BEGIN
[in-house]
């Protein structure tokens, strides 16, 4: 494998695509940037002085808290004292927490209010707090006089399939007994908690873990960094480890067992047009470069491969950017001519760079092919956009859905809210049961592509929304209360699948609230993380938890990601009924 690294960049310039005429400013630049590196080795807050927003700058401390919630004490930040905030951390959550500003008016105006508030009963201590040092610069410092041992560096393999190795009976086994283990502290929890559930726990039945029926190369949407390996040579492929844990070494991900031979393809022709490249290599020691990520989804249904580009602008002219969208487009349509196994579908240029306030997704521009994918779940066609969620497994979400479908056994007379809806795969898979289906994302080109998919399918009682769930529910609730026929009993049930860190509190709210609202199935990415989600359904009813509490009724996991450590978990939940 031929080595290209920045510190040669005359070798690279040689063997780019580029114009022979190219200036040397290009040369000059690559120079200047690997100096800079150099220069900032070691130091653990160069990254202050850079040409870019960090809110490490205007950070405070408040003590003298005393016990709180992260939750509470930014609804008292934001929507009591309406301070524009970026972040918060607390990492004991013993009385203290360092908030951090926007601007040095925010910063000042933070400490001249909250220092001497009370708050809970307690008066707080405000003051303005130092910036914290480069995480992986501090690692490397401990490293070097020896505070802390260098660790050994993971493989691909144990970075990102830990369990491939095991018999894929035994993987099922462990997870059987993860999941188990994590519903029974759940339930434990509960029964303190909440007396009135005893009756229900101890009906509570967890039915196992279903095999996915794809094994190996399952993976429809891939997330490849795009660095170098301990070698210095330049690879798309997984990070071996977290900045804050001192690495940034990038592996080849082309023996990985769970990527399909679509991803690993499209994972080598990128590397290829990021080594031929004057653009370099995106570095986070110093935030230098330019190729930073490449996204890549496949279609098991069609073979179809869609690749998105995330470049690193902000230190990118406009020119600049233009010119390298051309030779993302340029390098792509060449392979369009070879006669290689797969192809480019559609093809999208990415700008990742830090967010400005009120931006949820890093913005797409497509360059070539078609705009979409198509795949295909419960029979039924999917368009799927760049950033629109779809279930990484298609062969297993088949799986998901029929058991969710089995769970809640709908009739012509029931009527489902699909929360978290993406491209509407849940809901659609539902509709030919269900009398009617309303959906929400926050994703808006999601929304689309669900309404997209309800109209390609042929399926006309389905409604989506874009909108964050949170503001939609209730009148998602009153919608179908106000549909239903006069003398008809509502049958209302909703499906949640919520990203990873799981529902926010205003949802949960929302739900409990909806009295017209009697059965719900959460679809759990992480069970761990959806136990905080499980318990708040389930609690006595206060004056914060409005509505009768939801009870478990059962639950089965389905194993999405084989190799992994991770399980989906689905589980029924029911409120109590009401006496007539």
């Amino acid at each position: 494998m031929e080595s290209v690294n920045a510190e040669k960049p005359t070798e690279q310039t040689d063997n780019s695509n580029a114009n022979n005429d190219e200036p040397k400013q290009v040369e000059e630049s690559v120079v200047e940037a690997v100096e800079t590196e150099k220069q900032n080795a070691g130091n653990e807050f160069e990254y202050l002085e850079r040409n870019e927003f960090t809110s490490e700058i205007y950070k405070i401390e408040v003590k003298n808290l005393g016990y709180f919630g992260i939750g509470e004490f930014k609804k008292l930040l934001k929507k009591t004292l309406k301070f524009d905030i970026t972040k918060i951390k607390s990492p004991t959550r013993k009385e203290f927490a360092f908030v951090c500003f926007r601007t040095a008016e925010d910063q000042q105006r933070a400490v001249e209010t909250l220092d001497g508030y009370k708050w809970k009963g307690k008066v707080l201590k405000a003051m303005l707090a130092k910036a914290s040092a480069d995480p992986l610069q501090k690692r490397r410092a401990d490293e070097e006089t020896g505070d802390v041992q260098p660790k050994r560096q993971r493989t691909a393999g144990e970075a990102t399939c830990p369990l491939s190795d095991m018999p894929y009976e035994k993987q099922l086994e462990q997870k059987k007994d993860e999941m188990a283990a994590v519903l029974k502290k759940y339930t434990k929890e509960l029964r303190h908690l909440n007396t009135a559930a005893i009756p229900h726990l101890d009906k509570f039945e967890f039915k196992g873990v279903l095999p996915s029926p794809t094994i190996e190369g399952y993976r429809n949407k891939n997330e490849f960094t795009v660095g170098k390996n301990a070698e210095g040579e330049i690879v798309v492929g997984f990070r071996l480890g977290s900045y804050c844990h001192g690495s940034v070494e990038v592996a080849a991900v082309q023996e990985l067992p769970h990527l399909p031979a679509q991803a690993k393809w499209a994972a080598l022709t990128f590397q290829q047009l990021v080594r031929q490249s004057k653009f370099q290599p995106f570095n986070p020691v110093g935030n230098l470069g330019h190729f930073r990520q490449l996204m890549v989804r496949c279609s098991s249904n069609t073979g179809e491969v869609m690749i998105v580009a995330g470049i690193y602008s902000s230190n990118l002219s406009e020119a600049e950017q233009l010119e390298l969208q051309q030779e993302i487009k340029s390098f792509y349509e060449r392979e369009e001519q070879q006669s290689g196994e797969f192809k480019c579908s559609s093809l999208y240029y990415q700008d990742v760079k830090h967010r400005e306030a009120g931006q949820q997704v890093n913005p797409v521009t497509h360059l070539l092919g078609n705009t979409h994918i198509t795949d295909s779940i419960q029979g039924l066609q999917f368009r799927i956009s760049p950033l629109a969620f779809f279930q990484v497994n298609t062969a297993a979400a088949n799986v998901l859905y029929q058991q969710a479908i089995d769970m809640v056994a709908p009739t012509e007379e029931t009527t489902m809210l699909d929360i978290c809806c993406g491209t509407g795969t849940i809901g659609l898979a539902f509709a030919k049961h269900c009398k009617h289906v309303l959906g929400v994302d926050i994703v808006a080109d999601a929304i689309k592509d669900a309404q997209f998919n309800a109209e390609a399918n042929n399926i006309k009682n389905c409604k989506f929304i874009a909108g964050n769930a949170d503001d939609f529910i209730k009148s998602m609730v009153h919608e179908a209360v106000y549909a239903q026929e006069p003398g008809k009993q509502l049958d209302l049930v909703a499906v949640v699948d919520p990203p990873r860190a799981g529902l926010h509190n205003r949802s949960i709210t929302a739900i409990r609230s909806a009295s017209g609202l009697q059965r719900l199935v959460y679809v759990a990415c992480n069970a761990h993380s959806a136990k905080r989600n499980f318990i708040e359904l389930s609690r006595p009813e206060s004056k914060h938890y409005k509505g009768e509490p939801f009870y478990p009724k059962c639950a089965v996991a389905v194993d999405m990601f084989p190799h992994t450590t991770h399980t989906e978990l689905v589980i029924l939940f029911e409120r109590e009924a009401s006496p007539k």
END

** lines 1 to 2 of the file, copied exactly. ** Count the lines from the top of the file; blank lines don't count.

[in-house]
């Protein structure tokens, strides 16, 4: 494998695509940037002085808290004292927490209010707090006089399939007994908690873990960094480890067992047009470069491969950017001519760079092919956009859905809210049961592509929304209360699948609230993380938890990601009924 690294960049310039005429400013630049590196080795807050927003700058401390919630004490930040905030951390959550500003008016105006508030009963201590040092610069410092041992560096393999190795009976086994283990502290929890559930726990039945029926190369949407390996040579492929844990070494991900031979393809022709490249290599020691990520989804249904580009602008002219969208487009349509196994579908240029306030997704521009994918779940066609969620497994979400479908056994007379809806795969898979289906994302080109998919399918009682769930529910609730026929009993049930860190509190709210609202199935990415989600359904009813509490009724996991450590978990939940 031929080595290209920045510190040669005359070798690279040689063997780019580029114009022979190219200036040397290009040369000059690559120079200047690997100096800079150099220069900032070691130091653990160069990254202050850079040409870019960090809110490490205007950070405070408040003590003298005393016990709180992260939750509470930014609804008292934001929507009591309406301070524009970026972040918060607390990492004991013993009385203290360092908030951090926007601007040095925010910063000042933070400490001249909250220092001497009370708050809970307690008066707080405000003051303005130092910036914290480069995480992986501090690692490397401990490293070097020896505070802390260098660790050994993971493989691909144990970075990102830990369990491939095991018999894929035994993987099922462990997870059987993860999941188990994590519903029974759940339930434990509960029964303190909440007396009135005893009756229900101890009906509570967890039915196992279903095999996915794809094994190996399952993976429809891939997330490849795009660095170098301990070698210095330049690879798309997984990070071996977290900045804050001192690495940034990038592996080849082309023996990985769970990527399909679509991803690993499209994972080598990128590397290829990021080594031929004057653009370099995106570095986070110093935030230098330019190729930073490449996204890549496949279609098991069609073979179809869609690749998105995330470049690193902000230190990118406009020119600049233009010119390298051309030779993302340029390098792509060449392979369009070879006669290689797969192809480019559609093809999208990415700008990742830090967010400005009120931006949820890093913005797409497509360059070539078609705009979409198509795949295909419960029979039924999917368009799927760049950033629109779809279930990484298609062969297993088949799986998901029929058991969710089995769970809640709908009739012509029931009527489902699909929360978290993406491209509407849940809901659609539902509709030919269900009398009617309303959906929400926050994703808006999601929304689309669900309404997209309800109209390609042929399926006309389905409604989506874009909108964050949170503001939609209730009148998602009153919608179908106000549909239903006069003398008809509502049958209302909703499906949640919520990203990873799981529902926010205003949802949960929302739900409990909806009295017209009697059965719900959460679809759990992480069970761990959806136990905080499980318990708040389930609690006595206060004056914060409005509505009768939801009870478990059962639950089965389905194993999405084989190799992994991770399980989906689905589980029924029911409120109590009401006496007539």